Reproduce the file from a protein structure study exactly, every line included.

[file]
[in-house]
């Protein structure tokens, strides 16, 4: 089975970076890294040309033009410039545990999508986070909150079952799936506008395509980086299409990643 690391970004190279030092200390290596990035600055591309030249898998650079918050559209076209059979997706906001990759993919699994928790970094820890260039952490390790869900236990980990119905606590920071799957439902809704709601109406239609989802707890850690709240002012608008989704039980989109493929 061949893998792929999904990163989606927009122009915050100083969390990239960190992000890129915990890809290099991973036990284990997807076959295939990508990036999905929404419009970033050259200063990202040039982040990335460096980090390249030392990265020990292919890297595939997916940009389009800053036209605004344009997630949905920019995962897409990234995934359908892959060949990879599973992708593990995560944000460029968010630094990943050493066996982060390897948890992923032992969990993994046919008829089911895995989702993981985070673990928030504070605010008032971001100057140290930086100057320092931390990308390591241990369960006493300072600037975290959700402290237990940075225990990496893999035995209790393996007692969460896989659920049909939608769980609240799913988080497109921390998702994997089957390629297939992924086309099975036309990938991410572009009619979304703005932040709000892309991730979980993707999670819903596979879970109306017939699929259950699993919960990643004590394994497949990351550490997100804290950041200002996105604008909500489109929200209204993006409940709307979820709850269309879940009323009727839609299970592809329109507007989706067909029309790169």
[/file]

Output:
[in-house]
């Protein structure tokens, strides 16, 4: 089975970076890294040309033009410039545990999508986070909150079952799936506008395509980086299409990643 690391970004190279030092200390290596990035600055591309030249898998650079918050559209076209059979997706906001990759993919699994928790970094820890260039952490390790869900236990980990119905606590920071799957439902809704709601109406239609989802707890850690709240002012608008989704039980989109493929 061949893998792929999904990163989606927009122009915050100083969390990239960190992000890129915990890809290099991973036990284990997807076959295939990508990036999905929404419009970033050259200063990202040039982040990335460096980090390249030392990265020990292919890297595939997916940009389009800053036209605004344009997630949905920019995962897409990234995934359908892959060949990879599973992708593990995560944000460029968010630094990943050493066996982060390897948890992923032992969990993994046919008829089911895995989702993981985070673990928030504070605010008032971001100057140290930086100057320092931390990308390591241990369960006493300072600037975290959700402290237990940075225990990496893999035995209790393996007692969460896989659920049909939608769980609240799913988080497109921390998702994997089957390629297939992924086309099975036309990938991410572009009619979304703005932040709000892309991730979980993707999670819903596979879970109306017939699929259950699993919960990643004590394994497949990351550490997100804290950041200002996105604008909500489109929200209204993006409940709307979820709850269309879940009323009727839609299970592809329109507007989706067909029309790169």